CD: Commissioner of Internal Revenue v. Mc.George Food Industries, Inc.

August 11, 2015 at 10:10 am (2010) (, )

CIR v. MC.GEORGE FOOD INDUSTRIES, INC.
G.R. No. 174157 October 20, 2010
Carpio, J.

Doctrine:
Pursuant to the general rule on the prospective application of laws, the 1997 NIRC operates to govern the conduct of corporate taxpayers the moment it took effect on 1 January 1998.

Facts:
On 15 April 1998, respondent filed with the BIR its final adjustment income tax return for the calendar year ending 31 December 1997. The return indicated a net overpayment of P4,736,188. Exercising its option to either seek a refund of this amount or carry it over to the succeeding year as tax credit, respondent chose the latter, indicating in its 1997 final return that it wished the amount “to be applied as credit to next year.”

On 15 April 1999, respondent filed its final adjustment return for the calendar year ending 31 December 1998, indicating a tax liability of P5,799,056. Instead of applying to this amount its unused tax credit carried over from 1997 (P4,736,188), respondent merely deducted from its tax liability the taxes withheld at source for 1998 and paid the balance of P5,581,877.

On 14 April 2000, respondent simultaneously filed with the BIR and the Court of Tax Appeals (CTA) a claim for refund of its overpayment in 1997 of P4,736,188. The CTA held that refund was proper because respondent complied with the requirements of timely filing of the claim and its substantiation.

Petitioner sought reconsideration, contending that respondent is precluded from seeking a refund for its overpayment in 1997 after respondent opted to carry-over and apply it to its future tax liability, following Section 76 of the 1997 NIRC. Petitioner claimed that Section 76 applies to respondent because by the time respondent filed its final adjustment return for 1997 on 15 April 1998, the 1997 NIRC was already in force, having taken effect on 1 January 1998.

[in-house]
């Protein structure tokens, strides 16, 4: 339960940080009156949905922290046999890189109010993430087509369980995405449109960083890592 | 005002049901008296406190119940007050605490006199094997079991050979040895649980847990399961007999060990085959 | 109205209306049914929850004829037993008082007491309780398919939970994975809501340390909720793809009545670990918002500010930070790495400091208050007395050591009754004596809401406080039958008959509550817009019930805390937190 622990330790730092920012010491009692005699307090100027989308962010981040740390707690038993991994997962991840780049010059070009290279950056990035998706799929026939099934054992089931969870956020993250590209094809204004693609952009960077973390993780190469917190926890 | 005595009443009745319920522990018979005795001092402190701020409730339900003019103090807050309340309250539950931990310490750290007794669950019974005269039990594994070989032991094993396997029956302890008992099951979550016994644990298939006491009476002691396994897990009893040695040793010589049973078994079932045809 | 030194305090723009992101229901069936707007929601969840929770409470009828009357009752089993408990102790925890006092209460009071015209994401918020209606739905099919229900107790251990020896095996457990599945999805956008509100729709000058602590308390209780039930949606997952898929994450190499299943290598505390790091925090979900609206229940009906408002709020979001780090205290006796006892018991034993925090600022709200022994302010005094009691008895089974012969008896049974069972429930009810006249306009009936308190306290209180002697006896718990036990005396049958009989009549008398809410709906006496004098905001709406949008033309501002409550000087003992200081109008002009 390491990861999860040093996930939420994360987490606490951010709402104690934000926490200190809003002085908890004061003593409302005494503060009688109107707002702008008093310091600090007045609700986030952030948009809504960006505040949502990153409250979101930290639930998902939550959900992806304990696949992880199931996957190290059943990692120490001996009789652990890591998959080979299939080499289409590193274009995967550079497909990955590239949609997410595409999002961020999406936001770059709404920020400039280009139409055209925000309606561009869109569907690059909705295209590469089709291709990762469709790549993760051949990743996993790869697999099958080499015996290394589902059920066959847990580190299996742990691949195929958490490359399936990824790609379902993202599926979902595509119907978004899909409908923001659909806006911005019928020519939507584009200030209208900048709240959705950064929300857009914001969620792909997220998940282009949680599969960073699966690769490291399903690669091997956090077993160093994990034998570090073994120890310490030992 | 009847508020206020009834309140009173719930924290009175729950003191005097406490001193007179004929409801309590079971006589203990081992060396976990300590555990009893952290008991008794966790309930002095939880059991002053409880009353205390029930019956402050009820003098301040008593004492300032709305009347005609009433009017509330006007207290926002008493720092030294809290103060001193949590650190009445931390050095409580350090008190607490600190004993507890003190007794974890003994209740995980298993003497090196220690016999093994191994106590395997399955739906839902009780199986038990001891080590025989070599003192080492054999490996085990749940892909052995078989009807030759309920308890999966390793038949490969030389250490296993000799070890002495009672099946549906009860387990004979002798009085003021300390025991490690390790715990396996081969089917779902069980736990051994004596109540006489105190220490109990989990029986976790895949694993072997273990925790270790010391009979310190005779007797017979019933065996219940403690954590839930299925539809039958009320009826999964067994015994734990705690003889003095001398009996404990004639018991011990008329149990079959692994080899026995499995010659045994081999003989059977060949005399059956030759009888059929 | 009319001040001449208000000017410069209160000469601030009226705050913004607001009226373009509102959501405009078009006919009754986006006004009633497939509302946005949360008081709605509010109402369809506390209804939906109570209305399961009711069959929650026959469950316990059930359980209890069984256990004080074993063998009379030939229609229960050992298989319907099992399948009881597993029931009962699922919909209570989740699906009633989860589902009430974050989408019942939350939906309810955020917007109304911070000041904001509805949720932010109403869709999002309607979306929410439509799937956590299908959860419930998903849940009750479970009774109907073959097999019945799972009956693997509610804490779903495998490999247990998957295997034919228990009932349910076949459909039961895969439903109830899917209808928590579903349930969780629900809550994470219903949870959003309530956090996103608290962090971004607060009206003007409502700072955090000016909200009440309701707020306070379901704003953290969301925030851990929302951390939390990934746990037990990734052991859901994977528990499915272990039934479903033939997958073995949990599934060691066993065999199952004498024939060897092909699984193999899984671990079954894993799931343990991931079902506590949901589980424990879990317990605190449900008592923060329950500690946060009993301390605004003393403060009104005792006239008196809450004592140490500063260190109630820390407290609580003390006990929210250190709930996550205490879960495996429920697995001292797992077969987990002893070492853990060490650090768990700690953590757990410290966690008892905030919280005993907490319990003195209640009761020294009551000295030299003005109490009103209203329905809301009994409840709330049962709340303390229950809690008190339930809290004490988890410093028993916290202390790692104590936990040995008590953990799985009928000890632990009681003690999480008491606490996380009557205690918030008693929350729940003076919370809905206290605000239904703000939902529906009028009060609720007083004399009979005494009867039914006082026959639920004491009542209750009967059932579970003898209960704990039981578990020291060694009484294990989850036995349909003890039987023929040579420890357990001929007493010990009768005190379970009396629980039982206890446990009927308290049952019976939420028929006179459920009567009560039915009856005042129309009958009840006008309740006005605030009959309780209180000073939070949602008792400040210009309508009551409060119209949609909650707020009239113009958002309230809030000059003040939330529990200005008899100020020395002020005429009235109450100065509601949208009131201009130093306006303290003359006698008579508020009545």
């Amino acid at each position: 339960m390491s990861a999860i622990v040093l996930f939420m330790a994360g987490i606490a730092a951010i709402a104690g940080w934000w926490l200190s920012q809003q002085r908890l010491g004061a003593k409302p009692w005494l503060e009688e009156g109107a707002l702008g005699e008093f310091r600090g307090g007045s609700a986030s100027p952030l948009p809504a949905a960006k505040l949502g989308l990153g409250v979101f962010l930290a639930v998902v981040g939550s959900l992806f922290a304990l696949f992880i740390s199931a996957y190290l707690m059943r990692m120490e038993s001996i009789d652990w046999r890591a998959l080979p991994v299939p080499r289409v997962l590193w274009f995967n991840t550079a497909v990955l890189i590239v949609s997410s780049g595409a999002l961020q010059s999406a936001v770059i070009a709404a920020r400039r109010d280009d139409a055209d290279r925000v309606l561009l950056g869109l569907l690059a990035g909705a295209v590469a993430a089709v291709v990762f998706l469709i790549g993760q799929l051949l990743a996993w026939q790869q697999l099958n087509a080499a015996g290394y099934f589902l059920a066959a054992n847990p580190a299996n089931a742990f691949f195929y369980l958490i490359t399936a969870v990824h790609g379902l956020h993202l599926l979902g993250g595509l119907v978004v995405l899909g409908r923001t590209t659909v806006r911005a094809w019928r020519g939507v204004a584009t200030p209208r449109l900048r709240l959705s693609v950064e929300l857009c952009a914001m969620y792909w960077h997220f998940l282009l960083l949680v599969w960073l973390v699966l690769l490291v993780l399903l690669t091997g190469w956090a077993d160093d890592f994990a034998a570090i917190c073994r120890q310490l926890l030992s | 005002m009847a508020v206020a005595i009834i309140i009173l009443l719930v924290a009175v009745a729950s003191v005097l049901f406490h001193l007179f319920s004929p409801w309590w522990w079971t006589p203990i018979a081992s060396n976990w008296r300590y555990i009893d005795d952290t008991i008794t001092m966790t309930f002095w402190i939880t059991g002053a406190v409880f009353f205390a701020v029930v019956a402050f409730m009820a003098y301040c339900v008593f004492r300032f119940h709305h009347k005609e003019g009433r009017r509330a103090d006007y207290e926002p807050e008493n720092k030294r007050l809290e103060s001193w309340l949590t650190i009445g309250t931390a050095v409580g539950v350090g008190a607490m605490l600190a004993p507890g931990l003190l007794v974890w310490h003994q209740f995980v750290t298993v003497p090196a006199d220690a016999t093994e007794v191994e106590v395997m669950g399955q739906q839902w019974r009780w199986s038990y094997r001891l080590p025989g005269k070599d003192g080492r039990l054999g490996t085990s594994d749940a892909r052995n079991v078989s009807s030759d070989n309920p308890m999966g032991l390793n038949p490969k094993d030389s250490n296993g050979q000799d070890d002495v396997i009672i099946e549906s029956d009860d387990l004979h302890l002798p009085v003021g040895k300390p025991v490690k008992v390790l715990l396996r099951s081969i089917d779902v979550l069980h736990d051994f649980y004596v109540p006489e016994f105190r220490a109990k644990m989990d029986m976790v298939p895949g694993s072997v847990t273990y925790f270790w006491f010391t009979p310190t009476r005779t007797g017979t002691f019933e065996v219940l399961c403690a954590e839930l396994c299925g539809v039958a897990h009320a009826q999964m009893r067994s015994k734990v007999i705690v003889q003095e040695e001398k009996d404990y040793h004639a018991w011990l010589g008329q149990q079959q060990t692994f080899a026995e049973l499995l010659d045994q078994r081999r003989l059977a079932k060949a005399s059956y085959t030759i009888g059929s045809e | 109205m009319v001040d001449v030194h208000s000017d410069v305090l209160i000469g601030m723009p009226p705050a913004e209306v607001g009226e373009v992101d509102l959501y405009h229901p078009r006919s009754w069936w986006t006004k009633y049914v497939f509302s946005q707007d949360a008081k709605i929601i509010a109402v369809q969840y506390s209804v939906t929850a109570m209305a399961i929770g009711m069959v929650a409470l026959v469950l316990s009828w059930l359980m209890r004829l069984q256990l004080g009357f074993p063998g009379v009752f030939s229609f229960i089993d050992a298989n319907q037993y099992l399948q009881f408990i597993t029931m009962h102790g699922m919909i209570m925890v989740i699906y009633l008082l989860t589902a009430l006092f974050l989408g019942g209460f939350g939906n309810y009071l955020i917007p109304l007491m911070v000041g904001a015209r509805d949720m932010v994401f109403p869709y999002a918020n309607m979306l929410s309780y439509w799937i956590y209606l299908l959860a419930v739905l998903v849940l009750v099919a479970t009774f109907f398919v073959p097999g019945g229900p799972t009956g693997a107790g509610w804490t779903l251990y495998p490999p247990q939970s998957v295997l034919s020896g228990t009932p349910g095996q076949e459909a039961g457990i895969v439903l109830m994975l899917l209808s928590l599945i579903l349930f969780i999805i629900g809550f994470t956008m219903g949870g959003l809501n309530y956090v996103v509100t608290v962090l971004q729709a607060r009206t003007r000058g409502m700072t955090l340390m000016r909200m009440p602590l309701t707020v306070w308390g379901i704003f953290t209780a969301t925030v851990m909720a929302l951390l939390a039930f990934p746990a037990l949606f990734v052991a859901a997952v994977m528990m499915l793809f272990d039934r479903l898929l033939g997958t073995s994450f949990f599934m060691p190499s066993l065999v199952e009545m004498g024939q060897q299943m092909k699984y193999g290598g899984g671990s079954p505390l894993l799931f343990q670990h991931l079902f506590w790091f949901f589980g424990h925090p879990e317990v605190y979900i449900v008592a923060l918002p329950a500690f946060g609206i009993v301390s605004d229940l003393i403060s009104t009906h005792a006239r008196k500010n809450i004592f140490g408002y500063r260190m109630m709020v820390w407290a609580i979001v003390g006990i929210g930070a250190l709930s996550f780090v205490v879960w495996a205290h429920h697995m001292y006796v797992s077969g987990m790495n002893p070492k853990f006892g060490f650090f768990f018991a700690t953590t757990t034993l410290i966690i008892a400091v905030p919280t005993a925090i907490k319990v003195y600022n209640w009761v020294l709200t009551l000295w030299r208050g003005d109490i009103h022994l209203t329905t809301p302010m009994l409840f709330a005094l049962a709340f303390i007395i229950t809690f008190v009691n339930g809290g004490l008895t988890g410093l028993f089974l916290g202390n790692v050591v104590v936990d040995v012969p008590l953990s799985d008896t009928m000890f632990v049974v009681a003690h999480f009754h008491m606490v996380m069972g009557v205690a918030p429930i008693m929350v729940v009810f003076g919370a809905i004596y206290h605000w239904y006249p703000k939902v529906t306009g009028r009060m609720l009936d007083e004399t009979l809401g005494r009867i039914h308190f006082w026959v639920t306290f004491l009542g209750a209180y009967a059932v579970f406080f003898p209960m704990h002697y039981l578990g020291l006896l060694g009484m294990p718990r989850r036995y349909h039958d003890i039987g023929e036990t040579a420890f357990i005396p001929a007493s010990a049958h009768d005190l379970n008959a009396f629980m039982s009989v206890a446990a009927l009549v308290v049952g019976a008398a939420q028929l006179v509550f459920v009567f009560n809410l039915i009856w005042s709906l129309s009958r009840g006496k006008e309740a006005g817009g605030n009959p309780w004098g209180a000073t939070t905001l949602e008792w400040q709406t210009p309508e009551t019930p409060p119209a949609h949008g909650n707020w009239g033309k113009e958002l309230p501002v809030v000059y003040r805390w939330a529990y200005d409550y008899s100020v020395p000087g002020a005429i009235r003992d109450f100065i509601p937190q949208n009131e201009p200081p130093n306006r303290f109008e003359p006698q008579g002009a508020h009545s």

The CTA denied reconsideration, holding that the 1997 NIRC only covers transactions done after 1 January 1998.

The Court of Appeals affirmed the CTA, ruling that the right to claim for refund or tax credit must be governed by the law in effect at the time the excess credits were earned. Thus, the pertinent law applicable to the case at bar is Section 69 of the old Tax Code.

Issue:
Whether or not the 1997 NIRC is the governing law

Held:
Yes. Section 76 of the 1997 NIRC controls.

Section 76 should be applied following the general rule on the prospective application of laws such that they operate to govern the conduct of corporate taxpayers the moment the 1997 NIRC took effect on 1 January 1998.

The lower courts grounded their contrary conclusion on the fact that respondent’s overpayment in 1997 was based on transactions occurring before 1 January 1998. This analysis suffers from the twin defects of missing the gist of the present controversy and misconceiving the nature and purpose of Section 76. None of respondent’s corporate transactions in 1997 is disputed here. Nor can it be argued that Section 76 determines the taxability of corporate transactions. To sustain the rulings below is to subscribe to the untenable proposition that, had Congress in the 1997 NIRC moved the deadline for the filing of final adjustment returns from 15 April to 15 March of each year, taxpayers filing returns after 15 March 1998 can excuse their tardiness by invoking the 1977 NIRC because the transactions subject of the returns took place before 1 January 1998. A keener appreciation of the nature and purpose of the varied provisions of the 1997 NIRC cautions against sanctioning this reasoning.

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